Far away, perhaps, far enough that it never seemed important enough to people on this side of the Atlantic a nation nestled in the depths of Eastern Europe.  When Eastern Europe is mentioned, usually the first thoughts evoked are of the former USSR, heavy accents, Cold War and a whole other world fairly new to the West.  One of these countries is Serbia, or former Yugoslavia as some people may know it.  Although it was never under the USSR, there still lies a certain taboo when Serbian decent is mentioned, not only in the United States but throughout Europe.

Globalization has allowed for a world that is no longer disconnected, information travels from one side of the world to the other in a matter of seconds.  This and particular acts of certain people created an image that Serbians are no different from the monsters that a few years ago supported ethnic cleansings.

If only the West knew the real story of the Serbian struggle.  Serbia is not a nation filled with uneducated individuals full of themselves, living only to create an image of a greater Serbia.  It’s quite the opposite. The West seems to forget, or never really knew what happened in this very country in the year 1999.  The citizens of Serbia lived in constant fear in the years following the death of Dictator Marshall Tito, who successfully maintained peace in the region.   One name synonymous with Serbia is Slobodan Milosevic.  In contrary to common belief, the people of Serbia never did support Milosevic entirely.    There are always exceptions to the rule, he did have a few followers but for the most part the people of Serbia feared him more than supported him, they feared what he was capable of doing.

The events that took center stage in the capital city of Belgrade in the year of 1999 were all of these fears coming to reality.  Due to the West’s inability to peacefully remove Milosevic from power NATO air strikes began on the city of Belgrade on March 24, 1999.

The sounds and images are still very vivid in my mind.  When I hear an air plane flying low shivers run down my spine.  Sirens, whenever I hear the sound my heart starts racing.  Then I realize it’s all over and quickly move on.  One day in particular will haunt me forever.  Although NATO claims no civilians were hurt and only drawn out targets were attacked, I can’t help but laugh.  A bomb was dropped minutes away from my home in Belgrade. The windows to my home began shaking and all that was heard were screams.  This is when one of my closest childhood friends passed away, their home was adjacent to where the bomb was dropped.  Being nine years old, I didn’t know what really happened, overcome by grief and anger is not what a child is supposed to experience.  In fear that another bomb will be dropped in our neighborhood, my parents, who at the time lived in the United States, sent me away to live with my other grandparents in a small town.  Even there the reality of war was present.  It all ended in June of 1999.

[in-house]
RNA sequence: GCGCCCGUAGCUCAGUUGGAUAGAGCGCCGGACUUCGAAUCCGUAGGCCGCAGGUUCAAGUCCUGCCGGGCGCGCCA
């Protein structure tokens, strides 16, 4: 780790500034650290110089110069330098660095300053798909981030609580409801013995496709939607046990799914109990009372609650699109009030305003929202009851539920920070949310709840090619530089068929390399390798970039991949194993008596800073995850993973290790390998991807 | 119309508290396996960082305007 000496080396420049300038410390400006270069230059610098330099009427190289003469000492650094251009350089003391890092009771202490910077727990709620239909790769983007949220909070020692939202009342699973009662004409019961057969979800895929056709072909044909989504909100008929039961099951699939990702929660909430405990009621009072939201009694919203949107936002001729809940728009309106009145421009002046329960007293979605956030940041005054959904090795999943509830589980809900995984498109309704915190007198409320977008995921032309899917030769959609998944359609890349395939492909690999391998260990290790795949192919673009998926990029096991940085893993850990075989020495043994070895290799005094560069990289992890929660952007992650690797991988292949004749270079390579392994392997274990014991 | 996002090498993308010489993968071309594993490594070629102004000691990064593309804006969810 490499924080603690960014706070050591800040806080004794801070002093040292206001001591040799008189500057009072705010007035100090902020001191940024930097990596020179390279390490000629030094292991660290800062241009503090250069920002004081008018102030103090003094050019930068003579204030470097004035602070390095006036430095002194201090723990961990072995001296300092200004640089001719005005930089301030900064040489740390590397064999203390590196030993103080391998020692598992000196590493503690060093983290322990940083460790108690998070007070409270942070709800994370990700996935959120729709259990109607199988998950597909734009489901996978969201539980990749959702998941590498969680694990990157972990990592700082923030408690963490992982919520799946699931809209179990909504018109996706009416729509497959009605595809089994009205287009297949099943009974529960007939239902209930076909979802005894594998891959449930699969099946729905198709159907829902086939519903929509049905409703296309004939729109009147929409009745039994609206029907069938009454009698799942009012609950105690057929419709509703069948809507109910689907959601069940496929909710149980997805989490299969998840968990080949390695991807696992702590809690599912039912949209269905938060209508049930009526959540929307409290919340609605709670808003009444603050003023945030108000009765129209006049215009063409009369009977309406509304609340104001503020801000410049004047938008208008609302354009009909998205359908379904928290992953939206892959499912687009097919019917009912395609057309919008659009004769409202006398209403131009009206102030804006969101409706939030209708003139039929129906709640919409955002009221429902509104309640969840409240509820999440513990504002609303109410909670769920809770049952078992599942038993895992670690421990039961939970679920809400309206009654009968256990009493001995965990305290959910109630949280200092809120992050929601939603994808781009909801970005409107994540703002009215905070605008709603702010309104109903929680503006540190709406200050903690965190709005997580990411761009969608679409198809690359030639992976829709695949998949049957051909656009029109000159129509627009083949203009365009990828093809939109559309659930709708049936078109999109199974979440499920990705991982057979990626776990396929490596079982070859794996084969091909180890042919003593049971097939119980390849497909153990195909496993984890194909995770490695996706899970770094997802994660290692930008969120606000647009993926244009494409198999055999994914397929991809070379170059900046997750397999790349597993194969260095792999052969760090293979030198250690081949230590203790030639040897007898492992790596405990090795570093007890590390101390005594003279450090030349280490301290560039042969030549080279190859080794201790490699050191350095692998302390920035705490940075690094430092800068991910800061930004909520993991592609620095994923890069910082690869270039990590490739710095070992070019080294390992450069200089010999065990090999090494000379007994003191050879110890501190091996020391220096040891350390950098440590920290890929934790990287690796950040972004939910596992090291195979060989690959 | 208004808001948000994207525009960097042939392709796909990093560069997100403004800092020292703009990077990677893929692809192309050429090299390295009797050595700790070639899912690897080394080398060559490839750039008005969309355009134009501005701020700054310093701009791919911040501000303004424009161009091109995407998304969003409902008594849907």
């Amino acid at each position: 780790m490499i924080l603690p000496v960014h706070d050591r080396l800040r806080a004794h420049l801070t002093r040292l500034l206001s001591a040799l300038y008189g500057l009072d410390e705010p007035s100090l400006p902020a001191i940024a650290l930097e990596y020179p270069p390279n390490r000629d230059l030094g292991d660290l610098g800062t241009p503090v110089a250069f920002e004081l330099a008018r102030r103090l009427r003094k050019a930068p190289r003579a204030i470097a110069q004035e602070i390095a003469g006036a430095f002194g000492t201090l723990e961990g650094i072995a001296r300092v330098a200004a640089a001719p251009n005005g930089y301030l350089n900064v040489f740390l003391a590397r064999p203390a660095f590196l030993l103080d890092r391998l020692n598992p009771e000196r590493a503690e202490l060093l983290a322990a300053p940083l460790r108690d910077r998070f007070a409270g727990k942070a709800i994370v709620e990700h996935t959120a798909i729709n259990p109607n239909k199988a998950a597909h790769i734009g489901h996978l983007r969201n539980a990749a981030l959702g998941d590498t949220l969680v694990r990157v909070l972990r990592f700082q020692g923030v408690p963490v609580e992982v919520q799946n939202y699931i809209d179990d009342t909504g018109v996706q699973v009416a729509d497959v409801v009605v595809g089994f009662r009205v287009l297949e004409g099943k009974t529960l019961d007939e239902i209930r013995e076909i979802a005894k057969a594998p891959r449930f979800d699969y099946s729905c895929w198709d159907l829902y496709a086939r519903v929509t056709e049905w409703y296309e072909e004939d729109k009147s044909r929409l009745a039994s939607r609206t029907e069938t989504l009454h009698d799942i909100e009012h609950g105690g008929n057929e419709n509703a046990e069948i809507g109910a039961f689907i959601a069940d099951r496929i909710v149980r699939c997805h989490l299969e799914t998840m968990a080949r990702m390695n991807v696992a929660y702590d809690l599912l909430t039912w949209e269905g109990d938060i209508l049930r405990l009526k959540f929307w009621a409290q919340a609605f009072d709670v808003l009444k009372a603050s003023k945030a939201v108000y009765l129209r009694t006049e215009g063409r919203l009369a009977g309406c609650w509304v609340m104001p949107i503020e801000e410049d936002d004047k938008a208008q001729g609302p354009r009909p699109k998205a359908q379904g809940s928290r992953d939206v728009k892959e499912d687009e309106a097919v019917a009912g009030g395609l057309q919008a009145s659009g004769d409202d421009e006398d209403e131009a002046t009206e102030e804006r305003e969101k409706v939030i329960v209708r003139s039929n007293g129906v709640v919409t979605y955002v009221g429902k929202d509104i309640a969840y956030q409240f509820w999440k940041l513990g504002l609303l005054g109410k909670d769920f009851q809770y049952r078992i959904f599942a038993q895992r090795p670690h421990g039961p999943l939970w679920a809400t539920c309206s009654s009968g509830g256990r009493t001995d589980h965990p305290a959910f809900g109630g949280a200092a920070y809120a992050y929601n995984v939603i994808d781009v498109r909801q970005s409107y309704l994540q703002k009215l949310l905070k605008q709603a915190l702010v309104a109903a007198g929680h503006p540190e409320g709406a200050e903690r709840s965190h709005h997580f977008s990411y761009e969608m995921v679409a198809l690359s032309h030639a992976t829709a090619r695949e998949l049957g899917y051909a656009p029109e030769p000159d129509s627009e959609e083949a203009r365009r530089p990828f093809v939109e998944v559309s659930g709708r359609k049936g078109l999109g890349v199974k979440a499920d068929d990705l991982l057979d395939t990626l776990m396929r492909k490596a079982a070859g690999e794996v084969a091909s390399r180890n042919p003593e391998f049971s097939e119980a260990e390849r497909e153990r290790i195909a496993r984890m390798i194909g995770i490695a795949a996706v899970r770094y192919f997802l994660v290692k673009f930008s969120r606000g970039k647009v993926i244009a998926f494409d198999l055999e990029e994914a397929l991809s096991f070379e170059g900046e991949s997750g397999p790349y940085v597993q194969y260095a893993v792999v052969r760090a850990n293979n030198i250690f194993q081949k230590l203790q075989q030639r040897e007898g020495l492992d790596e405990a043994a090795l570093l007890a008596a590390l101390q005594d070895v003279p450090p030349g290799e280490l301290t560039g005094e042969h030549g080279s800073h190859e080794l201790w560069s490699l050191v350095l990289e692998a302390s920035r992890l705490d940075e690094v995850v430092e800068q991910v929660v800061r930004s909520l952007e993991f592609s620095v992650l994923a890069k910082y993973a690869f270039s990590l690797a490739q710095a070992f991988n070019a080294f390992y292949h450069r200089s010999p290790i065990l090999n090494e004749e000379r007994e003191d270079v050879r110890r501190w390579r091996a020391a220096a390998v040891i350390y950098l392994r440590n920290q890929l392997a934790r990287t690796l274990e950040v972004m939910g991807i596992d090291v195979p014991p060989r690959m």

What do you tell the people that lived through all of this?  How can they be categorized as monsters and heartless individuals?  Their lives were torn apart while the West turned a blind eye and focused on the wrongs done by the Serbian government.  There is no doubt in my mind that living through these particular events changed me for the rest of my life.  In reality, I can never erase those memories.  Every summer when I visit Serbia, the remaining rubble is there to remind me of what my childhood consisted of.  Sometimes people ask me if I feel that my childhood was taken away, I do not.  My response is, these events made me who I am today.  They formed my frame and created a path in my life that I want to follow.  What I hope to do is work with Serbia and the United States, in mending their relationship and portraying the Serbian people in a different light.  In their true light.

Am I angry?  At times yes, the young boy who was like my own brother, the same young boy with whom I shared my daily meals, who was the first person to my side when the older kids bullied me, the same boy who was there to help me up when I fell and scraped my knees.  This boy will always be part of me.  No time can erase him from my memory.  If I accomplish nothing in life, I at least know that his memory is living through me and he will always have part of my heart.